AngelList Now Matching Start-Ups With as Much as $12M Funding and 100 New Hires Per Month
AngelList, the matchmaking site for start-ups and investors, facilitates all sorts of early-stage technology funding deals. But the site is free and mostly open, so it often doesn’t get formal recognition for its role.
Today, AngelList announced that start-ups had raised $12 million on AngelList in the past 30 days. Actually, according to the brand-new tracking tool on the site’s homepage, the current number is $12.3 million.
So how does that relate to previous months? It’s not something that had been formally tracked before, but it’s likely on par, said AngelList CEO Naval Ravikant. In an average month, AngelList probably matches start-ups with at least $10 million in funding, and December is generally a bad month for fundraising.
Aggregate funding numbers are “hard to track and lumpy,” said Ravikant. Even when venture capitalists meet promising start-ups on AngelList, they tend to keep it quiet because “a lot of the VCs still cling to the idea of proprietary deal flow,” he said. Plus, funding found through AngelList is almost always accompanied by funding found elsewhere.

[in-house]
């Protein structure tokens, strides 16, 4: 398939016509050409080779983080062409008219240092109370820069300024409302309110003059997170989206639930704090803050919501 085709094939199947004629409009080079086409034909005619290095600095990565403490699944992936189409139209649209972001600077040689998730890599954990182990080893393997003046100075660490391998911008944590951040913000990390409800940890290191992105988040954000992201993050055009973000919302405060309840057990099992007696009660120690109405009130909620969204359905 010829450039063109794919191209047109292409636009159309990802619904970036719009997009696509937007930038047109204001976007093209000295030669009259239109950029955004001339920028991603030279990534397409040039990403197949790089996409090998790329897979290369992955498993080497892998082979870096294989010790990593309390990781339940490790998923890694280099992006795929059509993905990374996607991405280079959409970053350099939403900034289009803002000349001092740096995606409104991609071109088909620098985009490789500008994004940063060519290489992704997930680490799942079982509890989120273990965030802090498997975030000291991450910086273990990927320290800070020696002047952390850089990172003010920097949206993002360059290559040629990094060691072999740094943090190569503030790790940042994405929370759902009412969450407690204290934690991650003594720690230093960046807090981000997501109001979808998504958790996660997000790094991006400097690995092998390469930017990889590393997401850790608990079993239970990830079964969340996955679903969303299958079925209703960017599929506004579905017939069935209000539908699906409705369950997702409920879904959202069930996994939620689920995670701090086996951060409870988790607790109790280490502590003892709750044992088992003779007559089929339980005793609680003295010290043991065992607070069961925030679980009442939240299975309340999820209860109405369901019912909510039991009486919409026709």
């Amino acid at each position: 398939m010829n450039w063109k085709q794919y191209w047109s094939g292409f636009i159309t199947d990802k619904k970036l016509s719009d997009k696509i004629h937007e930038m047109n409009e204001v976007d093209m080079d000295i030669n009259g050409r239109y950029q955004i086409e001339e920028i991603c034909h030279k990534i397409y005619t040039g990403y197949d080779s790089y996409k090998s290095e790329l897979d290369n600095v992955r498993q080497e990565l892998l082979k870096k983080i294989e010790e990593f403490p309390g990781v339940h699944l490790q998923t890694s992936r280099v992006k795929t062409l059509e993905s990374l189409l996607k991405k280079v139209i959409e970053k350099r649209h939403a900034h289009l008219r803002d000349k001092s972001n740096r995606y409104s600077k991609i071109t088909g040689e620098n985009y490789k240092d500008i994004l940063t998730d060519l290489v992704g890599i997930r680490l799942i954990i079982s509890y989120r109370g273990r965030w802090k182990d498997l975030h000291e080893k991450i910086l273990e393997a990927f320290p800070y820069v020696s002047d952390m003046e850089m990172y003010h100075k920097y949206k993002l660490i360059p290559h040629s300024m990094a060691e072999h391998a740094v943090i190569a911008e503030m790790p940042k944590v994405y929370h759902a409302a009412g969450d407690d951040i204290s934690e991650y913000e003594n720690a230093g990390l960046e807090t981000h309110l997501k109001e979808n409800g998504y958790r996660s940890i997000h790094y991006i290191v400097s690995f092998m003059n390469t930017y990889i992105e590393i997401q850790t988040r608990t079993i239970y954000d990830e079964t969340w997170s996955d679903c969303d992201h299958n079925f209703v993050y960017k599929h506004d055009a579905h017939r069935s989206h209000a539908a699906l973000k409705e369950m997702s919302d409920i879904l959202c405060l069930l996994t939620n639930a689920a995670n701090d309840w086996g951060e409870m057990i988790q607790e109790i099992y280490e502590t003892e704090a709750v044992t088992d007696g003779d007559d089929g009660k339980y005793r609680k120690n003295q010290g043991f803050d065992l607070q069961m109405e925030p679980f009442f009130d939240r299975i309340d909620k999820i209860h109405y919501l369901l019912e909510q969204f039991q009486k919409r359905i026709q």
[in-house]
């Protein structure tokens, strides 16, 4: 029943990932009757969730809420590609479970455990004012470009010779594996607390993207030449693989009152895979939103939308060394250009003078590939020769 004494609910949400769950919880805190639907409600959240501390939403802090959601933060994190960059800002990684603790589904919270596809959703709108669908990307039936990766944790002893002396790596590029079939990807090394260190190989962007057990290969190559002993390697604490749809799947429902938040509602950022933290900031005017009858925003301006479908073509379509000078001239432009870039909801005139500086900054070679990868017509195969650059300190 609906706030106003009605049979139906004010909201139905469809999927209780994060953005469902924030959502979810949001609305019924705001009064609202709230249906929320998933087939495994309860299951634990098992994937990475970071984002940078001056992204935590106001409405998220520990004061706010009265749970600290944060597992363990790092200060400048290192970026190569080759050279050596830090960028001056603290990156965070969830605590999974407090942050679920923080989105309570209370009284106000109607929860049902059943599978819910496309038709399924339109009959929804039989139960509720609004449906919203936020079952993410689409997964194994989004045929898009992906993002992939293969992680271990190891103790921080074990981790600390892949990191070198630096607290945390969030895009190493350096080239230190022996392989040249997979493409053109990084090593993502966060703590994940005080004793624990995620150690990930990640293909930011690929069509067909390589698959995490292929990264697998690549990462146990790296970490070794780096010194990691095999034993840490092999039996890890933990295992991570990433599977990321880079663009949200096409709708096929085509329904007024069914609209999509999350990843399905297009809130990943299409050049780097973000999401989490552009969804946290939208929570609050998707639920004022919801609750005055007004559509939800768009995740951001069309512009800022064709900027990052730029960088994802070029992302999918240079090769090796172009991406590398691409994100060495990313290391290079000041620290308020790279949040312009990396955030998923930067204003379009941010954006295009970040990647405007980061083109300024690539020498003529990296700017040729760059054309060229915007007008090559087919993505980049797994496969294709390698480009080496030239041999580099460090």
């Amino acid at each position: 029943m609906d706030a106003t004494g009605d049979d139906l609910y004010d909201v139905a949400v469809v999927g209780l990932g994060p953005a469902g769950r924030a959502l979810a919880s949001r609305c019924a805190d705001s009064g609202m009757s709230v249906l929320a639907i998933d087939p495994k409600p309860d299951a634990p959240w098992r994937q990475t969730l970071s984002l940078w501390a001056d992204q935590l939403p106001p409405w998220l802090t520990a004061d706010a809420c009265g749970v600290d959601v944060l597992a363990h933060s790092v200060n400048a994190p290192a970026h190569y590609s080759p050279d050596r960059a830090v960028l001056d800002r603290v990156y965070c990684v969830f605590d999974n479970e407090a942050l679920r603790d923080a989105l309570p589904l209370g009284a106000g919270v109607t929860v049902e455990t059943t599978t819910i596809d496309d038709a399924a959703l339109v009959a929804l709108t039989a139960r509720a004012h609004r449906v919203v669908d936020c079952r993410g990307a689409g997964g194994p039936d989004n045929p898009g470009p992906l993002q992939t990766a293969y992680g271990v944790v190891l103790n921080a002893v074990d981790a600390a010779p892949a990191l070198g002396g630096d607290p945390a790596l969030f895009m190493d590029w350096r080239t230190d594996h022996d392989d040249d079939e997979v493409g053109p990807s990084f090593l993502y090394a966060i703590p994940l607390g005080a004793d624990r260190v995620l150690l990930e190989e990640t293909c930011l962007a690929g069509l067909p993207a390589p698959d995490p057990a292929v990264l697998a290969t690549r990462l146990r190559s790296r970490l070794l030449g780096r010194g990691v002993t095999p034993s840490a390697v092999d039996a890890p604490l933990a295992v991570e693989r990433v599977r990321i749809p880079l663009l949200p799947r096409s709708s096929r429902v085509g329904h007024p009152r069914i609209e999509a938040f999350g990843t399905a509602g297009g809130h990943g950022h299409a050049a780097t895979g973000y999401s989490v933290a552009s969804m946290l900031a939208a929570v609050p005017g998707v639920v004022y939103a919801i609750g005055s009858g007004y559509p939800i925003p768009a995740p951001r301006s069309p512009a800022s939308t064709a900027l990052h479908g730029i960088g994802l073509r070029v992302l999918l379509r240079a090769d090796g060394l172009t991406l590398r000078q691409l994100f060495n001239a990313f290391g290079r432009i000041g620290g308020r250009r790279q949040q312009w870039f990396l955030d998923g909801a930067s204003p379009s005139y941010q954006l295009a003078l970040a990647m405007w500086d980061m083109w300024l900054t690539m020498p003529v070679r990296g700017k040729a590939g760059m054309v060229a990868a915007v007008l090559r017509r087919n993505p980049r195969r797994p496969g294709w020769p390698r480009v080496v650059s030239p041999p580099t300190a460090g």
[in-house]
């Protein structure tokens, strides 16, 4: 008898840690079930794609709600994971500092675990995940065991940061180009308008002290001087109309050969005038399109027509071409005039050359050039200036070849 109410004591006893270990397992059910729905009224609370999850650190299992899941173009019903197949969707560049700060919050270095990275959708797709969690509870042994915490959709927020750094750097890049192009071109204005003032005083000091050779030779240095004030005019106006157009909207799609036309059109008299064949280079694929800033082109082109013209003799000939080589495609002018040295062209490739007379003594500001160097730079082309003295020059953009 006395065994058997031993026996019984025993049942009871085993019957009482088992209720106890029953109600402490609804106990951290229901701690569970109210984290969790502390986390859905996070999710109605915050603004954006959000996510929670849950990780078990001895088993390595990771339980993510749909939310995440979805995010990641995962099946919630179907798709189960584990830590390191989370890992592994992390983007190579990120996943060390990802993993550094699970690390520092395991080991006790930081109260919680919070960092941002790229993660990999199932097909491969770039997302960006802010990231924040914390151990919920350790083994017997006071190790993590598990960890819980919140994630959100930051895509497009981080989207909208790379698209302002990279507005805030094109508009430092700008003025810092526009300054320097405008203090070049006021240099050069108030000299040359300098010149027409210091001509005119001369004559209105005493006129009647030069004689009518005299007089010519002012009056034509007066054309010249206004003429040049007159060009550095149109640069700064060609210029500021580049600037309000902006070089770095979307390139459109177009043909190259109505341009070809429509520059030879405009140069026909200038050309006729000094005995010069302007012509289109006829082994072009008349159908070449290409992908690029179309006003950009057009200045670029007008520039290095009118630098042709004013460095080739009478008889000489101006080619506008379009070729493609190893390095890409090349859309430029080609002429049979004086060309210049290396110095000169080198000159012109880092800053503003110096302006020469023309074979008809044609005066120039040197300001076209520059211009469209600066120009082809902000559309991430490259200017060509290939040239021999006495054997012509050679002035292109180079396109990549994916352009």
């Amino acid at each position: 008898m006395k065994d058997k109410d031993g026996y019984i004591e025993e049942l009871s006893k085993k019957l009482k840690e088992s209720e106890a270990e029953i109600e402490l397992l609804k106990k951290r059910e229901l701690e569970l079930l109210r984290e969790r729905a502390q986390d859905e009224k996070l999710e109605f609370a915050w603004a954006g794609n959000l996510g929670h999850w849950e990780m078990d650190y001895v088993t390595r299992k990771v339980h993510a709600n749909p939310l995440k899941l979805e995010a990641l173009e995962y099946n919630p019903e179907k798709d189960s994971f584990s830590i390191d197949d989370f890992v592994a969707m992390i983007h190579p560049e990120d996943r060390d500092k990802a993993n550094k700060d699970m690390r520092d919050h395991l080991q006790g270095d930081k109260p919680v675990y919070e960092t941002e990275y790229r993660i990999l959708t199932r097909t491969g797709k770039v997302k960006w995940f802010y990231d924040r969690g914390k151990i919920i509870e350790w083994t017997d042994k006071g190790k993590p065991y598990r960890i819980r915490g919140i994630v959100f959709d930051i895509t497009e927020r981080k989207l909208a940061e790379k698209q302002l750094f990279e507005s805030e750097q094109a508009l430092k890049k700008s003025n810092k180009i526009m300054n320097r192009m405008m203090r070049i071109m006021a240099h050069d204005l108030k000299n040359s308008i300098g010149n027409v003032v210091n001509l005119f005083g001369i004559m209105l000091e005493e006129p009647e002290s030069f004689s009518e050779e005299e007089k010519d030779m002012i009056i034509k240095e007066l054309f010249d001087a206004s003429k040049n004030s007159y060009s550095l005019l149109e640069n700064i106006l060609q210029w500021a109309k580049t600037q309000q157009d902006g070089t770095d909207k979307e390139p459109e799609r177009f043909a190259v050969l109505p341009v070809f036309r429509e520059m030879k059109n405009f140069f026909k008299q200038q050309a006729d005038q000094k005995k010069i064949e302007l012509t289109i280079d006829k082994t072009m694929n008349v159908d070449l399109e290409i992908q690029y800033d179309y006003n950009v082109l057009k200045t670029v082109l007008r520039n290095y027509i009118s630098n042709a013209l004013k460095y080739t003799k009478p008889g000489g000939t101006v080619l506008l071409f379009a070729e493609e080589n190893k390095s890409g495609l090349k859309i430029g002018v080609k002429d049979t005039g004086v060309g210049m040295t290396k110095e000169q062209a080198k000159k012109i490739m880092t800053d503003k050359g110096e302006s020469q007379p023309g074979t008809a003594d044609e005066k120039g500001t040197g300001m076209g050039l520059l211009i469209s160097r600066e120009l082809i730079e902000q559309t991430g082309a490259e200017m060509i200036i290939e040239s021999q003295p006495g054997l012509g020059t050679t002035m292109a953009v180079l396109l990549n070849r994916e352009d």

AngelList is going to try to better track these numbers through new self-reporting tools and its online investment tools, which launched last week to give start-ups free and standardized tools for raising money. The tools have already been used for $600,000 worth of investments.
Surprisingly, Ravikant said that these days, AngelList actually has a bigger impact on recruiting than fundraising — probably triple the volume and expected financial value, based on some very rough math.
In addition to introducing start-ups to investors, AngelList also matches entrepreneurs who try and fail to raise money on AngelList to companies that succeed in raising money. It makes more than 600 introductions per week on behalf of these candidates, resulting in 80 to 100 hires per month. People who try to start companies are excellent job candidates, Ravikant noted.
So why is AngelList suddenly more interested in talking up its role in these funding and hiring introductions, especially considering it doesn’t charge for them? Well, it’s known that the company is raising its first outside financing, at an expected valuation of $150 million or more, as TechCrunch first reported.
Ravikant said that he couldn’t elaborate on the fundraising process, but that he expects to “be in a position to talk about it more when the ban on general solicitation ends.”
What he means but cannot say is this: When the JOBS Act rules go into place early next year, AngelList will have more flexibility about disclosing that it is raising funding and making such a round available to a broad range of investors — as would be in keeping with the spirit of the site.